A Different Kettle of Fish
"In this book Michael describes a day trip from the comfort of his familiar environment on the university campus to the hustle and bustle of central London. His depiction of his logical world makes one realise just how incomprehensible we must be to people with autism. His examples of indirect questions are truly eye-opening. For example, when I was on the phone once and the doorbell rang I called to Michael “I’m on the phone”. He had absolutely no idea that I really meant ‘Please will you answer the door’."
Taken from the foreword, by Delia Barton
"It is certainly unique and I have never read anything like this before. This book is a good read both for parents and children alike and should be compulsory reading in school, giving you a great insight not just into the life of autistic people but also to make you realise how things can be seen differently by people with disabilities."
London Mums Magazine - 25 September 2014
"This book should be compulsory reading for adults and children, you are given a glimpse into the world of an Autist (Michael's term) that makes you realise that life can be very difficult for some in society, this realisation could help make our world a better place for all, not just those with disabilities."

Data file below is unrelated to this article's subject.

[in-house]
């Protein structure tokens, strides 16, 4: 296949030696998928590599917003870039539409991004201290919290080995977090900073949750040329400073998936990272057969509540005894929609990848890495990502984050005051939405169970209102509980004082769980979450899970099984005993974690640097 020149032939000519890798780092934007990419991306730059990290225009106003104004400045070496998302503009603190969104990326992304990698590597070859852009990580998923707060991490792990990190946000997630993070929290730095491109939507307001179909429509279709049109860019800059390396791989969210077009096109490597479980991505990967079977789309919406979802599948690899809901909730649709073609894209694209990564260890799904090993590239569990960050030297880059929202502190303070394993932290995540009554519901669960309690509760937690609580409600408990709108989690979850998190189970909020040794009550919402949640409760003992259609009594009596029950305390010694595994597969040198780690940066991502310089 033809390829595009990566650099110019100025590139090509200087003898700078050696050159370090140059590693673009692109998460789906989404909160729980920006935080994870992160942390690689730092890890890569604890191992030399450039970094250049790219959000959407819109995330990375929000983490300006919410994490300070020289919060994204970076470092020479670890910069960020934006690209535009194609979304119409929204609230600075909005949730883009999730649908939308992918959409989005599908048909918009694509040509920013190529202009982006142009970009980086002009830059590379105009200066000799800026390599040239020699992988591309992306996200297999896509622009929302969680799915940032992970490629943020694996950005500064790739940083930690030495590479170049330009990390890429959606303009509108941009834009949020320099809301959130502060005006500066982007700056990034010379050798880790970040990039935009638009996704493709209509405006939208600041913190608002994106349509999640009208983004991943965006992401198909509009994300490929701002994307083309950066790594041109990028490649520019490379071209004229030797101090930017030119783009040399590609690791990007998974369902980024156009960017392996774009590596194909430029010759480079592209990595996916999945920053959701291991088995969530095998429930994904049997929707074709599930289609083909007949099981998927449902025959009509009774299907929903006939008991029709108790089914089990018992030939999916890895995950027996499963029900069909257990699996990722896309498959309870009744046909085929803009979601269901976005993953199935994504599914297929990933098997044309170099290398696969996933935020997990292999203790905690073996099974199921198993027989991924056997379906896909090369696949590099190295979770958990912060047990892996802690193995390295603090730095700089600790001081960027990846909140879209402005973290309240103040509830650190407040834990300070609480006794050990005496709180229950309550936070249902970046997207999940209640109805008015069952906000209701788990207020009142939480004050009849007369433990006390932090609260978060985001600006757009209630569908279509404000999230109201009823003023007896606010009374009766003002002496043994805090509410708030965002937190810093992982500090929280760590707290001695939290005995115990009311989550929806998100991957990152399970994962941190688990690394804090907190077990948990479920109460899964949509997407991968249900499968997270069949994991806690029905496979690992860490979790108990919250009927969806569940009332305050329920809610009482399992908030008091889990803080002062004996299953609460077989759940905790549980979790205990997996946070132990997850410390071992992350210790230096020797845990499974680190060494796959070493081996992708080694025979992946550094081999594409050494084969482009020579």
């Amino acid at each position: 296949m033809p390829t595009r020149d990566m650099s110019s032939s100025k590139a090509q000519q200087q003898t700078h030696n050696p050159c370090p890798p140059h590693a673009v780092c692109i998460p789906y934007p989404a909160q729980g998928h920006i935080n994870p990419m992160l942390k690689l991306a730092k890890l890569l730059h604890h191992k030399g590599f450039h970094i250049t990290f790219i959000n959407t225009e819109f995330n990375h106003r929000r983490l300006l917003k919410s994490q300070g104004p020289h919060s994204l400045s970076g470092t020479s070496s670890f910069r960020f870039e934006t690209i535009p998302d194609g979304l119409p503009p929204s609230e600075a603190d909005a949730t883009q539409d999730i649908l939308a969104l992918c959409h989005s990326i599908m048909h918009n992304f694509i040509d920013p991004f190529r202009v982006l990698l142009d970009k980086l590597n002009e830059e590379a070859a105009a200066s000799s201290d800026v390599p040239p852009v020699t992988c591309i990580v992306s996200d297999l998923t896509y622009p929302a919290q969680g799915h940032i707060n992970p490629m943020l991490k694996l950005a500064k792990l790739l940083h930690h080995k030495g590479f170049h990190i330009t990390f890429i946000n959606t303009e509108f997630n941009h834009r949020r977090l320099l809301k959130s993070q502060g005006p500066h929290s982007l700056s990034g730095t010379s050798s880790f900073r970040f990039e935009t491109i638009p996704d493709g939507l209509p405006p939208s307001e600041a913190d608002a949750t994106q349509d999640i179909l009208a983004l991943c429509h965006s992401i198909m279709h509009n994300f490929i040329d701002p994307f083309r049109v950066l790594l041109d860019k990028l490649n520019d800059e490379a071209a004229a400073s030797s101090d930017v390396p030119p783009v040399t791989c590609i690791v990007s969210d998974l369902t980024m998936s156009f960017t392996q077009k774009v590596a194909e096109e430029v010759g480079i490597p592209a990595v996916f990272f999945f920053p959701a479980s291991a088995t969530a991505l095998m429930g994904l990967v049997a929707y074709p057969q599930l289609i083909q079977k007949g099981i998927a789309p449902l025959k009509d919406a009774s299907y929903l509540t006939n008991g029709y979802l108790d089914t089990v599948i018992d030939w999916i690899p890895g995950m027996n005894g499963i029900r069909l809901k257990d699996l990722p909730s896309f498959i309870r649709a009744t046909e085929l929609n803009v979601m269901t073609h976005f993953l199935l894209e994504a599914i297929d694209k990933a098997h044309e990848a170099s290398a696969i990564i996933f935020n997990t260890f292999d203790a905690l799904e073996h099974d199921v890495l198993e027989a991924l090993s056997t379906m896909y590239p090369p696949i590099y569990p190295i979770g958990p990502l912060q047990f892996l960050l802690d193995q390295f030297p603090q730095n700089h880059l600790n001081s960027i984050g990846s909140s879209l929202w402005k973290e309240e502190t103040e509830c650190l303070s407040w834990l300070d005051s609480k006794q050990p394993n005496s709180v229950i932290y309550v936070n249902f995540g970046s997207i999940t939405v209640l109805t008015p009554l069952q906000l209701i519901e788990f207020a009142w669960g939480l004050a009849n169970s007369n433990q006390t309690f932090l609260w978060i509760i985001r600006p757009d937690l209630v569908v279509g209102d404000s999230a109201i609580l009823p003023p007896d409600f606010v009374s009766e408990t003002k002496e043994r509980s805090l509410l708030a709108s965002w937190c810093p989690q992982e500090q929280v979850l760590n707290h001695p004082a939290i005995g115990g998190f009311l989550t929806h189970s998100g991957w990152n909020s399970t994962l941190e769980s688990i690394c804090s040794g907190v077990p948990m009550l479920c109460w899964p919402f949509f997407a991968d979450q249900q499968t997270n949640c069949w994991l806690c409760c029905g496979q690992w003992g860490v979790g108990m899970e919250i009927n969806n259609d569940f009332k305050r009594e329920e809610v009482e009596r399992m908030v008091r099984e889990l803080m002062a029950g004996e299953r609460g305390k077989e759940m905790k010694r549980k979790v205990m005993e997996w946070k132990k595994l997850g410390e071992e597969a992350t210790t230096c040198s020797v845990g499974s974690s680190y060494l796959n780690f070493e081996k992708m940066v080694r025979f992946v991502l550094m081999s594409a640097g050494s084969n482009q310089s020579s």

Read me and open the door to Autism. - 20 July 2014
John Tyler, from Amazon.co.uk
"Unique book, unique style, unique story"
Review from Amazon.com
'Michael Barton has - once again - produced a beautiful and funny book, with his own fresh perspective on the bizarre idioms of the English language, rendering them more comprehensible to people on the autism spectrum. His attractive illustrations break up the text and the result is a gem of a slim book.'
Simon Baron-Cohen, Professor of Developmental Psychopathology, Director of the Autism Research Centre, University of Cambridge
'I loved Michael's book “It's Raining Cats and Dogs” and now this book gives us further insight into the complexities of our use of language and how it is assumed we understand the illogicality of ambiguous expressions. The book describes Michael's journey through a day out in London with all the pitfalls of potential miscommunication. The book is witty and fun to read and captures Michael's very positive outlook to life.'
Dr Judith Gould, Director, The NAS Lorna Wing Centre for Autism
'Fascinating! On the one hand this book describes a journey into London through the eyes of a young man with autism, but beneath the surface is a voyage of self-discovery as Michael addresses his autism head-on and finds his place in the world. Highly recommended.'
Jerry Hughes, CEO, Burgess Autistic Trust